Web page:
118. Memorandum From Arnold Nachmanoff of the National Security Council Staff to the Senior Military Advisor, National Security Council Staff (Haig)1 2

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  • Under Secretaries’ Committee Meeting, February 27, 1969—Brazil Aid Strategy

The Under Secretaries’ Committee will consider eight major pending economic and military assistance program decisions which have been deferred since the promulgation of a dictatorial Institutional Act (IA–5) by President Costa e Silva on December 13, 1968. Officially, these assistance programs have been “under review”. However, the NSC–IG for Latin America believes they must be considered now.

The basic issue to be considered is how to steer a delicate course between (a) close identification of the US with the repressive policies of the military regime and (b) antagonizing the regime and jeopardizing our overall interests in Brazil while trying to keep our policy options open pending completion of the broad policy reviews on Latin America and Foreign Aid that are now underway.

The NSC–IG for Latin America considered three near-term policy options:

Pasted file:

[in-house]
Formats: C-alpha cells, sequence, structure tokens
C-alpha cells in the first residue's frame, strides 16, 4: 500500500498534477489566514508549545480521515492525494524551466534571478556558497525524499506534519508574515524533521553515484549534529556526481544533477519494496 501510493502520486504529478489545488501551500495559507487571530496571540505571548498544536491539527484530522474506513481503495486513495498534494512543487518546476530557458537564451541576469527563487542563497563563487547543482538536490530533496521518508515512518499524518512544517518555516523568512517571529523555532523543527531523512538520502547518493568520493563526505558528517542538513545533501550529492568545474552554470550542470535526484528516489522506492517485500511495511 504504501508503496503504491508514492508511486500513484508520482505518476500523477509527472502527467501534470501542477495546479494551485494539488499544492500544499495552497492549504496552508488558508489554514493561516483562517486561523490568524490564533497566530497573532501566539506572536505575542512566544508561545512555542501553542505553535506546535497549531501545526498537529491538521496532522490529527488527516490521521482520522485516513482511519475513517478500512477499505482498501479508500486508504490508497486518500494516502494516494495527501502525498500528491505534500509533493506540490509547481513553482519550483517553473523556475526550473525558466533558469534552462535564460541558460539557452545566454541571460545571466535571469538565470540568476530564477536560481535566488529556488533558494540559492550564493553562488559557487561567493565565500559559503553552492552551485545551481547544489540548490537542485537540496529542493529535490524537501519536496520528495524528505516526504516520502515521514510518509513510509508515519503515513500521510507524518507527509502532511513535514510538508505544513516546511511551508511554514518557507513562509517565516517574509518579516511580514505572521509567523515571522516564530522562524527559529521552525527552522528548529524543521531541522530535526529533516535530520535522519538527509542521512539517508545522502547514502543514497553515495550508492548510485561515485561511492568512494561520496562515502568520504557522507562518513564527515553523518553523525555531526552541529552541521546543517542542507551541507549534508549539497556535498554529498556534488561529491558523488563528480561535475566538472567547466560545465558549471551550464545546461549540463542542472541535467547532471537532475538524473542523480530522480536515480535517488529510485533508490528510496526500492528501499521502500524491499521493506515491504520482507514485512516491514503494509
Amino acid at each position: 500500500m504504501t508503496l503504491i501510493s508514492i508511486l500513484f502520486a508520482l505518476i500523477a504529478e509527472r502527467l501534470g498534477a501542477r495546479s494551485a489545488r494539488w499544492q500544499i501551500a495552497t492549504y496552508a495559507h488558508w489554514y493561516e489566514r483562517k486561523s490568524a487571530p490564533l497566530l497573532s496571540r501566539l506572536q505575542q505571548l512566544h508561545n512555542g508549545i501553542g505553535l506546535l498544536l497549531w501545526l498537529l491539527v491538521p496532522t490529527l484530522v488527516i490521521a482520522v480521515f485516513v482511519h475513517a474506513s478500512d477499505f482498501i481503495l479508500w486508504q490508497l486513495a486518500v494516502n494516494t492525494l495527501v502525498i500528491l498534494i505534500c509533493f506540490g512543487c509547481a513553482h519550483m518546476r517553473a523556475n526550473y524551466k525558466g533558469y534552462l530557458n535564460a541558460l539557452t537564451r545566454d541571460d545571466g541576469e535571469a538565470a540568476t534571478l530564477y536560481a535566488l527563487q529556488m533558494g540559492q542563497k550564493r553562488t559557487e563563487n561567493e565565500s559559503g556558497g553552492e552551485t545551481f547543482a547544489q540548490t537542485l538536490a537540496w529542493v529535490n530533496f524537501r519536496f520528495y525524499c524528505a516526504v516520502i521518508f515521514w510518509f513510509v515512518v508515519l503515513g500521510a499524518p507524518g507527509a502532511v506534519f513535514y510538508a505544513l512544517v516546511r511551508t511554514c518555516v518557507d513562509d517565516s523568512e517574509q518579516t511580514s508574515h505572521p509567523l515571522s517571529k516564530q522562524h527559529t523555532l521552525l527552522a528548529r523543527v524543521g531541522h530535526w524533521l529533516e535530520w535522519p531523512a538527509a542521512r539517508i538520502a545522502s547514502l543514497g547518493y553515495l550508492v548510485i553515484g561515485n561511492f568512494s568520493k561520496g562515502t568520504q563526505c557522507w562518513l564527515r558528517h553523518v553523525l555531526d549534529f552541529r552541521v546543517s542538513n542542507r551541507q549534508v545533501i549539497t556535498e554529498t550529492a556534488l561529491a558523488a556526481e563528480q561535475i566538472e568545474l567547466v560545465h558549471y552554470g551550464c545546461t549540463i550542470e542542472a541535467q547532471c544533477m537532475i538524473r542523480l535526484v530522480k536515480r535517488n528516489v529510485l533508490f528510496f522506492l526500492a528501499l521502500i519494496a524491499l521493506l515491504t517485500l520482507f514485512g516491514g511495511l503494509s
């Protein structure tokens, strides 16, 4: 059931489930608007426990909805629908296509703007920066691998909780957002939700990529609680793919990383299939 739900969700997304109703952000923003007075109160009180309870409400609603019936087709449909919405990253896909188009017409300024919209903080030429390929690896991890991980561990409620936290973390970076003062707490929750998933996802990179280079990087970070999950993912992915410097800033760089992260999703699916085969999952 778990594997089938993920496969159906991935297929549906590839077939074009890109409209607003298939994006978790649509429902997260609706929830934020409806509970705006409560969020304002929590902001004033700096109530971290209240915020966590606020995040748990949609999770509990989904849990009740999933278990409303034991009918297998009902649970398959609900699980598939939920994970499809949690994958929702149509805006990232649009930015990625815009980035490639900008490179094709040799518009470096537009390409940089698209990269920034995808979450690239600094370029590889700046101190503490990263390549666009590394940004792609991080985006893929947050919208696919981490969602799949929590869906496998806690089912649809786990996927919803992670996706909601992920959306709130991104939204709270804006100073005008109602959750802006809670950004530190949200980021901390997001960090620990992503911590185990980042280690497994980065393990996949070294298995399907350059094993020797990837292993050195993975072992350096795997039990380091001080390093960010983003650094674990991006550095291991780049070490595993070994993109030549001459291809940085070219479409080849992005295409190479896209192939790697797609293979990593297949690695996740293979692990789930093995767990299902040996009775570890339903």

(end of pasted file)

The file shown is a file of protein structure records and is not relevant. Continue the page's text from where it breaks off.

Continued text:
Deny all economic and military assistance.
Resume assistance on a normal scale.
Plan to fulfill existing commitments, but hold up on new commitments.

The first two options were rejected because either course would go too far in one direction and tend to limit our major policy options unnecessarily. The third option translates into a recommendation to go forward with three programs and defer decision on five others.

Program Decisions

The three programs the NSC–IG for Latin America recommends going forward with are:

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  • —a $75 million FY 1968 program loan ($50 million to be released in early March, $25 million later); the Brazilians were informed on December 12 that they had met the conditions for release of the $50 million tranche;
  • —final negotiations on 9 previously authorized AID project loans totalling $113 million, signing to be spaced over 4–6 months, subject to Washington concurrence after continuous review of the economic and political situation; and
  • —a favorable vote in the Inter-American Development Bank (IDB) on a $26 million livestock loan for Brazil.

Although there is no dissent in the NSC–IG on these three decisions, the IG recognizes that going ahead with the AID program loan and 9 project loans represents a decision to proceed with as much as $188 million of economic assistance for Brazil in the next few months. This may very well be interpreted in Brazil and the US as an acceptance (or approval) of Brazil’s internal political situation. Some criticism will be inevitable, but attempts will be made to minimize this interpretation by advance Congressional briefings, press backgrounders, and discussion with the Brazilian government.

There is no dissent on the recommendation that decision on four of the program issues be deferred. These four issues are:

  • —the FY 1969 economic assistance program;
  • —the FY 1970 economic assistance program;
  • —the sale of two squadrons of A–4 aircraft;
  • —major items under the FY 1969 military assistance program.